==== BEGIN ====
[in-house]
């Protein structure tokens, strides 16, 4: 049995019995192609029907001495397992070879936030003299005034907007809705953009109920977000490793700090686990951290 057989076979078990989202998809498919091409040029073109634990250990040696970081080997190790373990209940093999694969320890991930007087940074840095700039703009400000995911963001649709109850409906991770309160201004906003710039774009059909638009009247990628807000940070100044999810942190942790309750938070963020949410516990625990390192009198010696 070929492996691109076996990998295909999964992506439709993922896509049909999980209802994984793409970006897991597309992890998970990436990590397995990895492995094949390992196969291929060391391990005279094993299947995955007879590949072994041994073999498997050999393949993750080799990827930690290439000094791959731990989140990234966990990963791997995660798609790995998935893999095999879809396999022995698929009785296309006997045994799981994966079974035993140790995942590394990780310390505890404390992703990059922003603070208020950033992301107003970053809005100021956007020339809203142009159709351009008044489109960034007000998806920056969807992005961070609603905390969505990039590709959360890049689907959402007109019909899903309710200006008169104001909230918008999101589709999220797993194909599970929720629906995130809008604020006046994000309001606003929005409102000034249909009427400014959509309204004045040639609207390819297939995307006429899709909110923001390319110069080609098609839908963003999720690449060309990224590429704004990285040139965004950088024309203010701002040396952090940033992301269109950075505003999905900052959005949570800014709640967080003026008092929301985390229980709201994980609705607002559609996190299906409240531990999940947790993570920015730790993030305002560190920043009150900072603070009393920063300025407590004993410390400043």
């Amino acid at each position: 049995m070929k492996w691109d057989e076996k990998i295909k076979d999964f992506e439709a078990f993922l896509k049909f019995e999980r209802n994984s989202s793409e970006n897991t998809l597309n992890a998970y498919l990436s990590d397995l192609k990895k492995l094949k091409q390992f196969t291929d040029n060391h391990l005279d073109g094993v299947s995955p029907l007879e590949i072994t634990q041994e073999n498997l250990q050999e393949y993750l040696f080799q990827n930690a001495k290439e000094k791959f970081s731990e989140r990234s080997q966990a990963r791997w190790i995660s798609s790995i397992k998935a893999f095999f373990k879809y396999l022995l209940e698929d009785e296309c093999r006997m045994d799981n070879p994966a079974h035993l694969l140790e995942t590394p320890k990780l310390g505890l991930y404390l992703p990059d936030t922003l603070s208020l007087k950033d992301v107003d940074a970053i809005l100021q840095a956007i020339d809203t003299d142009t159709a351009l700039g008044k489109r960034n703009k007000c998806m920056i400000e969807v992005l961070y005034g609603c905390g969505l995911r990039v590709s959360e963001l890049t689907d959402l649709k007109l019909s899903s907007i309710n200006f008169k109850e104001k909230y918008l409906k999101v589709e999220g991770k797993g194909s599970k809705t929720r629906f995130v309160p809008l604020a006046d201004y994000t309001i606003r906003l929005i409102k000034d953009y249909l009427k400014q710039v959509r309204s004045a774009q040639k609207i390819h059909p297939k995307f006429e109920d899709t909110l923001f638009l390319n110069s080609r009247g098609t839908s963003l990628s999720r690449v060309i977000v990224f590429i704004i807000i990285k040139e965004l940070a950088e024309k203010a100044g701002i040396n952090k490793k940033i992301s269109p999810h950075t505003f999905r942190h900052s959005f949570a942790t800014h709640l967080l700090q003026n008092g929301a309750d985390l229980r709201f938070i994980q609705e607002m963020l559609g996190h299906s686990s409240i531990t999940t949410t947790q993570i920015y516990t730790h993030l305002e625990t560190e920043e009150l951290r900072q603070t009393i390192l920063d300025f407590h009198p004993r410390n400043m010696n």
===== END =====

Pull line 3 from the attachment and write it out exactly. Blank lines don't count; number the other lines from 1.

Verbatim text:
């Amino acid at each position: 049995m070929k492996w691109d057989e076996k990998i295909k076979d999964f992506e439709a078990f993922l896509k049909f019995e999980r209802n994984s989202s793409e970006n897991t998809l597309n992890a998970y498919l990436s990590d397995l192609k990895k492995l094949k091409q390992f196969t291929d040029n060391h391990l005279d073109g094993v299947s995955p029907l007879e590949i072994t634990q041994e073999n498997l250990q050999e393949y993750l040696f080799q990827n930690a001495k290439e000094k791959f970081s731990e989140r990234s080997q966990a990963r791997w190790i995660s798609s790995i397992k998935a893999f095999f373990k879809y396999l022995l209940e698929d009785e296309c093999r006997m045994d799981n070879p994966a079974h035993l694969l140790e995942t590394p320890k990780l310390g505890l991930y404390l992703p990059d936030t922003l603070s208020l007087k950033d992301v107003d940074a970053i809005l100021q840095a956007i020339d809203t003299d142009t159709a351009l700039g008044k489109r960034n703009k007000c998806m920056i400000e969807v992005l961070y005034g609603c905390g969505l995911r990039v590709s959360e963001l890049t689907d959402l649709k007109l019909s899903s907007i309710n200006f008169k109850e104001k909230y918008l409906k999101v589709e999220g991770k797993g194909s599970k809705t929720r629906f995130v309160p809008l604020a006046d201004y994000t309001i606003r906003l929005i409102k000034d953009y249909l009427k400014q710039v959509r309204s004045a774009q040639k609207i390819h059909p297939k995307f006429e109920d899709t909110l923001f638009l390319n110069s080609r009247g098609t839908s963003l990628s999720r690449v060309i977000v990224f590429i704004i807000i990285k040139e965004l940070a950088e024309k203010a100044g701002i040396n952090k490793k940033i992301s269109p999810h950075t505003f999905r942190h900052s959005f949570a942790t800014h709640l967080l700090q003026n008092g929301a309750d985390l229980r709201f938070i994980q609705e607002m963020l559609g996190h299906s686990s409240i531990t999940t949410t947790q993570i920015y516990t730790h993030l305002e625990t560190e920043e009150l951290r900072q603070t009393i390192l920063d300025f407590h009198p004993r410390n400043m010696n």